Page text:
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Law, engineering and MBA programs up for tuition increase

By Chris Adams, September 11 2014 —

Students in programs facing tuition hikes now have more answers on the University of Calgary administration’s plan to pursue tuition increases through market modifiers.

Provost and vice-president academic Dru Marshall attended Students’ Legislative Council Tuesday night. She revealed proposals to impose market modifiers in the the faculties of law, engineering and the masters in business administration program (MBA).

Marshall said she wanted to outline the proposal process and clear up “misinformation” around market modifiers.

“There has to be a plan in place to identify proposal benefits to the students directly and what the plan is for the additional revenue. There has got to be program specific data, what peer institutions were selected as comparators and the tuition comparison at those various institutions,” Marshall said.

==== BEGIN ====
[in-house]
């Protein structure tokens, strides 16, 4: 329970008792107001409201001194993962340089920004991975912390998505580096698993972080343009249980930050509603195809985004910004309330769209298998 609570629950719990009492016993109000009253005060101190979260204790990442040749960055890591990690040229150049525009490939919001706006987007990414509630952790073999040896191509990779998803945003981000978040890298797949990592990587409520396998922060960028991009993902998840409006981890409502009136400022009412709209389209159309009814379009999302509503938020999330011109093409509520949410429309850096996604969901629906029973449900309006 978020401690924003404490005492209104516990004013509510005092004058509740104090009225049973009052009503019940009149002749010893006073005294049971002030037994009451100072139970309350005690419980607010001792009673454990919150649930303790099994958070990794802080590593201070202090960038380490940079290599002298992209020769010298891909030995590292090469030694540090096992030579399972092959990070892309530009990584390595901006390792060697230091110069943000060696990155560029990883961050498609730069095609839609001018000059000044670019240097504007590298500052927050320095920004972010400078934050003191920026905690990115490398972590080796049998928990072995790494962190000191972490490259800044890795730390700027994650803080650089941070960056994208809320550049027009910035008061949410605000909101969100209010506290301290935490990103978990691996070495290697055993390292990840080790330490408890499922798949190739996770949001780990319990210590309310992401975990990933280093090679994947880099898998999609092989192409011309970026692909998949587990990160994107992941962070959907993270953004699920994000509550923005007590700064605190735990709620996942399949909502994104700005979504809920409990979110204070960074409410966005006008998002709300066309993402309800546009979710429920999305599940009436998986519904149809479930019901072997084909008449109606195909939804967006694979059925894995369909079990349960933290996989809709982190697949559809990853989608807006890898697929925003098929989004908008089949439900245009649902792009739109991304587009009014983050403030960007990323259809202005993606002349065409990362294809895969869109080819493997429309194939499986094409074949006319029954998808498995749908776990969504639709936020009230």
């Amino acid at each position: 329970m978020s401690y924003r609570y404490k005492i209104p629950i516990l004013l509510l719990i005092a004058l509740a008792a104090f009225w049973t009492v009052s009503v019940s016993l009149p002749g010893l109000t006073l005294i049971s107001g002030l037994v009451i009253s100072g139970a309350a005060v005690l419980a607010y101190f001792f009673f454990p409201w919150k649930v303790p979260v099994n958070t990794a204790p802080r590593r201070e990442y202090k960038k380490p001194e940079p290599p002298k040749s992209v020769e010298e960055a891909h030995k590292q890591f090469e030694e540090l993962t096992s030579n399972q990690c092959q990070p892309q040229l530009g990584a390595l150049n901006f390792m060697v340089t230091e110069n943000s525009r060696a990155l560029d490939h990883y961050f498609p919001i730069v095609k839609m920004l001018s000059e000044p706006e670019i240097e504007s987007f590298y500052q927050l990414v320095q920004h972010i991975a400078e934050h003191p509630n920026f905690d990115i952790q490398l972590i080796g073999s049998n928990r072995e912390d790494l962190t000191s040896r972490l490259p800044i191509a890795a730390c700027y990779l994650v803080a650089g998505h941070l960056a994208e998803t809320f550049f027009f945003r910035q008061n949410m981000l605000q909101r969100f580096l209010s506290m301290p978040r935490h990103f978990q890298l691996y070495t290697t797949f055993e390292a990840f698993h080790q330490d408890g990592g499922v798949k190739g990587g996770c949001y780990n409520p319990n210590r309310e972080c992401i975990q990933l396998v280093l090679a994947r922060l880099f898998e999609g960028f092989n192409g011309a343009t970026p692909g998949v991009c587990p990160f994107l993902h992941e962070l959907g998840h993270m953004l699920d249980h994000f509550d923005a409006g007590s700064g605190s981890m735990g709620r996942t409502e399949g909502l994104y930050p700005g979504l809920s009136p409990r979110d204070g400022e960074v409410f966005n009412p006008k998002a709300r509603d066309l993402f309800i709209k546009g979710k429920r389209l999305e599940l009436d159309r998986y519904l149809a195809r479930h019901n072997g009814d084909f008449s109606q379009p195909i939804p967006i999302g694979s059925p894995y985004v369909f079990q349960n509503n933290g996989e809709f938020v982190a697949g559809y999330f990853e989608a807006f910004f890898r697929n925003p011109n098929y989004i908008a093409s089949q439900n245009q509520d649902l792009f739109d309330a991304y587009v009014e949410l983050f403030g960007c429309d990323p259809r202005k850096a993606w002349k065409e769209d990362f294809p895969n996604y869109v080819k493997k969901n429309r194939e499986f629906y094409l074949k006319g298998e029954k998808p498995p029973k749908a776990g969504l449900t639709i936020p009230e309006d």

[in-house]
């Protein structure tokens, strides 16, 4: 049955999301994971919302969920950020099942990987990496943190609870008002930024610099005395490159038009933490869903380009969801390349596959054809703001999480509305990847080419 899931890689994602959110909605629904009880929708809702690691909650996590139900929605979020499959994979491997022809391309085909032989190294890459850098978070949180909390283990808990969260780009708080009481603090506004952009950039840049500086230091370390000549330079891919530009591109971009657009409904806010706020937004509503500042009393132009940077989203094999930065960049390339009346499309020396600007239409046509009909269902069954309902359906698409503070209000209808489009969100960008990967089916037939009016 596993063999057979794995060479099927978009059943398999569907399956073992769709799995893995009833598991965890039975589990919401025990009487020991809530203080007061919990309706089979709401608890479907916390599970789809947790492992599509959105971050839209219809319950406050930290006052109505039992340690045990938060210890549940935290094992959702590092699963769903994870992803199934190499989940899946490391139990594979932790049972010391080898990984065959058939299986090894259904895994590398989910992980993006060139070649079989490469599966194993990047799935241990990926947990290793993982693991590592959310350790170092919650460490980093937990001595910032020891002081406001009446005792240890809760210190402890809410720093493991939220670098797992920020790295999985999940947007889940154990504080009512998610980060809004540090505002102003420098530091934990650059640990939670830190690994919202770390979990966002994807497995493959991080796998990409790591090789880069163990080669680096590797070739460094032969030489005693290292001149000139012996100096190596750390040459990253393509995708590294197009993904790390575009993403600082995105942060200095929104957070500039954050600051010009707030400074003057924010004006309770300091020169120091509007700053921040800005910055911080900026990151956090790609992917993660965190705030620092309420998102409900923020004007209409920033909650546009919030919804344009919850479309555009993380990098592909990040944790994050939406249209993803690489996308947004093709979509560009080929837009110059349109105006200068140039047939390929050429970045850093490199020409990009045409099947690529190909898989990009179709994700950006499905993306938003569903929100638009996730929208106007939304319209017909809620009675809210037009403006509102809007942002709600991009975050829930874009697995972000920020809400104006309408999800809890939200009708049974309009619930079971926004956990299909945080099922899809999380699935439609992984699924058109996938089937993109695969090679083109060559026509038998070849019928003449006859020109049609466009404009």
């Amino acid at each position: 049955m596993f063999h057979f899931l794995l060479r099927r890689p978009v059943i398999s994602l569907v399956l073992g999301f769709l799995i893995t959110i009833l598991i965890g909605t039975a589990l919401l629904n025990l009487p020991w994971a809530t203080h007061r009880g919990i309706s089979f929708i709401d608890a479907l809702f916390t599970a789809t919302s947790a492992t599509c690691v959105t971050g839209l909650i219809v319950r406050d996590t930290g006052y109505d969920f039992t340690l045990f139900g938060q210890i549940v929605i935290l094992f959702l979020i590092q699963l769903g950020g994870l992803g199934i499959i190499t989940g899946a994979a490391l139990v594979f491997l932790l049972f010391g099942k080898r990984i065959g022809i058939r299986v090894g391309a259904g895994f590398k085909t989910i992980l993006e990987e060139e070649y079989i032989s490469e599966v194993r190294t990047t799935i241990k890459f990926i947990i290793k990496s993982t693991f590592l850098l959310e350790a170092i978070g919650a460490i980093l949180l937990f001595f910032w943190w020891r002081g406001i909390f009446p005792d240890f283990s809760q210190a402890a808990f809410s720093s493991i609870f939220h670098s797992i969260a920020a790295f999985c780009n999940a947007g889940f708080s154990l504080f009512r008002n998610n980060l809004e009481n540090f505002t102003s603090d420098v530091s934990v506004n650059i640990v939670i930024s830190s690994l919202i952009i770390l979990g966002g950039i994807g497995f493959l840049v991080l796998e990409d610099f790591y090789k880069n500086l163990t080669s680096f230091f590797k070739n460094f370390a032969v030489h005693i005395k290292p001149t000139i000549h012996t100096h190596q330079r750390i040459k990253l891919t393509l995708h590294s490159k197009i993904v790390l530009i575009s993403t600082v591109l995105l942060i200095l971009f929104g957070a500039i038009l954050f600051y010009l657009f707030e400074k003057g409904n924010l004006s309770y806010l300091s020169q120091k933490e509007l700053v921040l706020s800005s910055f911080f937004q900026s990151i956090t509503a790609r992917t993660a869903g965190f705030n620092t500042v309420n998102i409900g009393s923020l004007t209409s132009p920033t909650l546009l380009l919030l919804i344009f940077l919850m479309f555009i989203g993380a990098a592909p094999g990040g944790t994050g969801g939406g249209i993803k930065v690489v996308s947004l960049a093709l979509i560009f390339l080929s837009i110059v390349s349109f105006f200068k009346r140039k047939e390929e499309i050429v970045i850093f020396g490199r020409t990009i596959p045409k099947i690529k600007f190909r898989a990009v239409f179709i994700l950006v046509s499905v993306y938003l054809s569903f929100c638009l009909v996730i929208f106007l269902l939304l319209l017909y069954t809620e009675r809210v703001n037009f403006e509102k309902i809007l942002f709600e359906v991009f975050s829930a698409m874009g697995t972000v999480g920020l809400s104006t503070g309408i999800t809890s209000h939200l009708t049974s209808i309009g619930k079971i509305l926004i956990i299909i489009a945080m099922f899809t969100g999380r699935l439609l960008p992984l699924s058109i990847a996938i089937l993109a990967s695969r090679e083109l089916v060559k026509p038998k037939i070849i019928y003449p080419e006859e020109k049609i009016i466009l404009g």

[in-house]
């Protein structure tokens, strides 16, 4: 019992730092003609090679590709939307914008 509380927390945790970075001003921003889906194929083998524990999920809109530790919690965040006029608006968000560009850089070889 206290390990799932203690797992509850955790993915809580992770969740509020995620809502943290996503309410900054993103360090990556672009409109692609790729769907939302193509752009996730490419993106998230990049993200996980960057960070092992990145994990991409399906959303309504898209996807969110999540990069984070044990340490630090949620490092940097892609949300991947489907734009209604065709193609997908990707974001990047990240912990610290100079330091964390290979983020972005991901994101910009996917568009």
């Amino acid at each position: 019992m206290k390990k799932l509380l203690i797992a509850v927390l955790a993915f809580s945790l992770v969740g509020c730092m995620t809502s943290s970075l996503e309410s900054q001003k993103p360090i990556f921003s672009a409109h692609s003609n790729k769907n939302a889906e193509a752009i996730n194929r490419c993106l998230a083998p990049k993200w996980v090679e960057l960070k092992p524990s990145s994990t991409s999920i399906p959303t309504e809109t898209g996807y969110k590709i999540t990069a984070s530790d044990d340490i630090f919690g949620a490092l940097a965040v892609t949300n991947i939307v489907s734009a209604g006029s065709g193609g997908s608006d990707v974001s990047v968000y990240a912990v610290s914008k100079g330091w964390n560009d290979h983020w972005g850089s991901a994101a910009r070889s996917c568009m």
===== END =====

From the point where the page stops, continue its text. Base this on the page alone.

Marshall didn’t reveal how much market modifiers would increase fees in these faculties.

Students’ Union vice-president external Levi Nilson said the majority of students oppose new market modifiers and he questions administration’s motivations.

“It’s more [the administration] taking advantage of a political opportunity than fulfilling a need,” Nilson said.

Hundreds of U of C students protested market modifier proposals in 2010. Business students saw their tuition rise by 38 per cent, or $232 per course. Fees for MBA students rose by 13 per cent, or $192 per course. Students in both programs now pay $777.42 per course.

The Council of Alberta University Students leaked draft documents to the media in late August. The documents revealed that minister of advanced education Dave Hancock intended to send out the call for universities to submit market modifier proposals this fall.

Marshall said, if approved, students currently enroled in these programs will not have to pay the market modifier.

Nilson said he hoped she would reveal more information.

“She did give us timelines, but considering that she didn’t give us any other information, those timelines are kind of useless. How are we supposed to plan effectively?” Nilson said.

Marshall outlined the criteria for submitting market modifier proposals. Applications must show how the modifier benefits students, how the faculty will spend extra revenue and show program-specific tuition fees at other institutions.

Marshall said student consultation is a priority before the modifier proposals are due Oct. 15. Consultation will largely be left up to the deans.

 

 

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